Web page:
Twenty years ago, I fought a plan for a cable car that would have slashed through and stolen the public’s unobstructed view of Jerusalem’s Old City and its surroundings, as seen from the ridge of hills at Armon HaNatziv, from the already built Haas and Sherover Promenades and the soon-to-be-constructed Goldman Promenade. At the time, I was the Israel representative of the Richard and Rhoda Goldman Fund, the philanthropic foundation that was providing the funding for the Jerusalem Foundation to construct the third portion of the promenade. The very point of these promenades was to create beautifully but simply designed public open spaces that would allow all visitors to see the unique view.
The proposed cable car would have traveled from what was then the Taverna Restaurant (aka Mrs. Sherover’s restaurant, adjacent to today’s Yes Planet) at the Abu Tor end of the Sherover Promenade, across the Peace Forest in the valley, over the Jabel Mukaber neighborhood, to make landing on the Goldman Promenade before ending at the hotel the same developer hoped to build.
At the behest of Richard Goldman z”l and Larry Halprin z”l, one of the best-known landscape architects of his time, a lifelong lover of Jerusalem who designed the Haas and Goldman Promenades, I was charged with fighting back against this scheme that left them both aghast.
I had an allies list, a group of organizations, institutions and individuals whom I updated on every development. Possibly most important among these were several neighbors on Naomi St. in Abu Tor, whose view and property values were threatened. Several of them had then-Mayor Olmert’s ear, as did Mr. Goldman. But the developer did as well.
In the end, the project never happened. Was it the pressure brought by the allies? Was it obligations the municipality had undertaken in its contract with the donor? Those were essential, but I suspect that what was decisive was the coming of the Second Intifada. The cable car was planned to pass directly over homes in Jabel Mukaber, and that did not seem like such a great idea in the violence of those days. Hard to draw investors or make a reasonable claim of future profits in such circumstances.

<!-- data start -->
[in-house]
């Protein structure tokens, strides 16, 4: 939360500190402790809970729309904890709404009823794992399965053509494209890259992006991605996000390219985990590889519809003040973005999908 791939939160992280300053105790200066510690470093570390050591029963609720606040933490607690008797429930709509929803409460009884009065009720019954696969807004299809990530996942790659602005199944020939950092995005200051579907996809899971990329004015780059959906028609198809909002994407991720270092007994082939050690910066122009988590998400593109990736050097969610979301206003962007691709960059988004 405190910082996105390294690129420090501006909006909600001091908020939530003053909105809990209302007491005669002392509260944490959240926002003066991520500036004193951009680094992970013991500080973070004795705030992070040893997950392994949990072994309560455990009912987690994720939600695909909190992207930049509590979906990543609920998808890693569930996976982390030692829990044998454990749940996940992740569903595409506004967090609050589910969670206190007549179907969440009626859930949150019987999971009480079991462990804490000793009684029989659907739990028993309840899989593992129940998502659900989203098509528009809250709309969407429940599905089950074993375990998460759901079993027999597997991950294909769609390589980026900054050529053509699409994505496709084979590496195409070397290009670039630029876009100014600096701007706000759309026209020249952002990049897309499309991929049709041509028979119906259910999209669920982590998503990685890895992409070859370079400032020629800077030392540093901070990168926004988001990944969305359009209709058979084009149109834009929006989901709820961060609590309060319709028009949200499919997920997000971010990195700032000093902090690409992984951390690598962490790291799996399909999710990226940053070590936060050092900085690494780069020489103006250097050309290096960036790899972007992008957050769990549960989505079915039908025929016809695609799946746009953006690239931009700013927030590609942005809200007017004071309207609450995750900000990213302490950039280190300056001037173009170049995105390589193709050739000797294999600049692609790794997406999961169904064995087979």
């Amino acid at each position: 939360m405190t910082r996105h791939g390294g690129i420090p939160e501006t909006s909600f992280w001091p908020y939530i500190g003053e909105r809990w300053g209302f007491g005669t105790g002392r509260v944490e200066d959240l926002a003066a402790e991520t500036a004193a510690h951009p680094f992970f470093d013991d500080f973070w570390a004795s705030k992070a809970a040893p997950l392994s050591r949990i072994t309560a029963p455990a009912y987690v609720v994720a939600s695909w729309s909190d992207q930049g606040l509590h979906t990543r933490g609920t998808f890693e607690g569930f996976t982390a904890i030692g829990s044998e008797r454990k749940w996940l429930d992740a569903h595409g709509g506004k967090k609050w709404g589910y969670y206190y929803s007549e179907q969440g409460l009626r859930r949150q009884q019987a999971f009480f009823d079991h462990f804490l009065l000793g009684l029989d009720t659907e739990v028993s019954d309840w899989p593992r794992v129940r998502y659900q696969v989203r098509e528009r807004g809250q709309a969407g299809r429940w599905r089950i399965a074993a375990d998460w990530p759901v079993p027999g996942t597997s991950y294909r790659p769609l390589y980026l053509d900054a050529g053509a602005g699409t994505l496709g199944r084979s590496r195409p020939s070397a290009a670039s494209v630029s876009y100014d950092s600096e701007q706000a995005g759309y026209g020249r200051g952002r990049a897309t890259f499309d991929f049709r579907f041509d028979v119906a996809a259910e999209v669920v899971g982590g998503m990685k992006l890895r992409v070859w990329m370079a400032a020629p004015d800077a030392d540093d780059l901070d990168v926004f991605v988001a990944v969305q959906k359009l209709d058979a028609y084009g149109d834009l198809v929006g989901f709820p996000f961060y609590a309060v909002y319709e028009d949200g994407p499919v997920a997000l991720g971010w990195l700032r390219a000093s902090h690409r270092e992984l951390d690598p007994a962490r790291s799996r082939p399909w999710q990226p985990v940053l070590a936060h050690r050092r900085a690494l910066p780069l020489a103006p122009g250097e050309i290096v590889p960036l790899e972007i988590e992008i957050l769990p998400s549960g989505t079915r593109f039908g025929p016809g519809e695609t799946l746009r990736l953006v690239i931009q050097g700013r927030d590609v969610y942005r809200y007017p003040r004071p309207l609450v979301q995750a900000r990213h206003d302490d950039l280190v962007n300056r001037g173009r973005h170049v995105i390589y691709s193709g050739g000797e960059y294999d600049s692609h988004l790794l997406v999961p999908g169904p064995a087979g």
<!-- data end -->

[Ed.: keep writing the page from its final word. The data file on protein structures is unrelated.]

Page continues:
And now? Again a proposed cable car, from a different but no less damaging angle. This time, it is a much harder fight. Then it was a private investor who was pushing the scheme; this time, it is municipal and government offices and agencies. The currently proposed cable car has sailed through the approval process.
How can anyone who claims to be a lover of Jerusalem accept this violation of the sanctity and integrity of the protected landscape surrounding the Old City? Surely this is not the one and only option to solve the traffic problems of entering the Old City.
The motive force behind this project is Elad, the City of David organization, a controversial, very right-wing group seeking to Judaize the traditionally Arab neighborhood of Silwan through settlement and development of archaeological and touristic sites. These sites may, in and of themselves, be valuable, but they have been created in order to pursue highly disputed political goals and have trampled on the well-being of the Palestinian neighbors. The private investor of twenty years ago was no less cavalier in his approach to Arab residents of Jerusalem, but his aim was profit, not political action per se.
The proposed cable car will bring all its riders to Elad’s proposed visitor center. It will not only provide income for Elad, it will allow the controversial group to frame the visit to the Old City for an ongoing stream of tourists. For this, Jerusalem’s unique aesthetic is going to be defiled. It’s a money-maker and a propaganda opportunity, and all the rest – all the talk of solving traffic problems – is a bluff. Even someone who embraces Elad’s goals could love Jerusalem enough to object to the permanent damage to its treasured landscape.
As for a solution to traffic congestion, all this plan does is move the congestion somewhere else. It will bring the congestion, noise and air pollution to a far more populated area (German Colony and Baka, fair disclosure, my part of town). Derech Beit Lechem serves these historic neighborhoods as well as the growing neighborhoods to the south. The projected bus traffic will make this major artery impassable. Nor is there any consideration for the noise and air pollution this will bring to the First Station – Tahana Rishona, to the detriment of the people who work there and the hundreds of people who spend time there as well as on the adjacent Park HaMesila walking path, day and night. Does no one see us? Does no one care?
This dagger held above Jerusalem’s heart has received all the planning approvals and promises of funding it needs. Only the court can save us now.